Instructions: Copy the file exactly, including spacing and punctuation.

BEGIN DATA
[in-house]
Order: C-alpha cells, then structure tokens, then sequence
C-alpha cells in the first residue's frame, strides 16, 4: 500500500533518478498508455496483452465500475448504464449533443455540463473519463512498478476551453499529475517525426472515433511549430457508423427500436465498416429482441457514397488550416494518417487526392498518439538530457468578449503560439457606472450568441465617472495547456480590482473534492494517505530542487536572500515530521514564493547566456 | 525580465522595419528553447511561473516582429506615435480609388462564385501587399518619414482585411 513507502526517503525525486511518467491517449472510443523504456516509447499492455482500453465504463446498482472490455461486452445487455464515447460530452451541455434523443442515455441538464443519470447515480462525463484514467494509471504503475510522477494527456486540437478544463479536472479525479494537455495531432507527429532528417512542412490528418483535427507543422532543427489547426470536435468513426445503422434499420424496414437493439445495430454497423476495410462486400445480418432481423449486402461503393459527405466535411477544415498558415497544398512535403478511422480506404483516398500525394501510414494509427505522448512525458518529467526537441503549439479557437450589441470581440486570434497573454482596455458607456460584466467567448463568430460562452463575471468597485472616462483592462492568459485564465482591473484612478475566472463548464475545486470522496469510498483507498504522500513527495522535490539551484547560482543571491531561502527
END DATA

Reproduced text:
[in-house]
Order: C-alpha cells, then structure tokens, then sequence
C-alpha cells in the first residue's frame, strides 16, 4: 500500500533518478498508455496483452465500475448504464449533443455540463473519463512498478476551453499529475517525426472515433511549430457508423427500436465498416429482441457514397488550416494518417487526392498518439538530457468578449503560439457606472450568441465617472495547456480590482473534492494517505530542487536572500515530521514564493547566456 | 525580465522595419528553447511561473516582429506615435480609388462564385501587399518619414482585411 513507502526517503525525486511518467491517449472510443523504456516509447499492455482500453465504463446498482472490455461486452445487455464515447460530452451541455434523443442515455441538464443519470447515480462525463484514467494509471504503475510522477494527456486540437478544463479536472479525479494537455495531432507527429532528417512542412490528418483535427507543422532543427489547426470536435468513426445503422434499420424496414437493439445495430454497423476495410462486400445480418432481423449486402461503393459527405466535411477544415498558415497544398512535403478511422480506404483516398500525394501510414494509427505522448512525458518529467526537441503549439479557437450589441470581440486570434497573454482596455458607456460584466467567448463568430460562452463575471468597485472616462483592462492568459485564465482591473484612478475566472463548464475545486470522496469510498483507498504522500513527495522535490539551484547560482543571491531561502527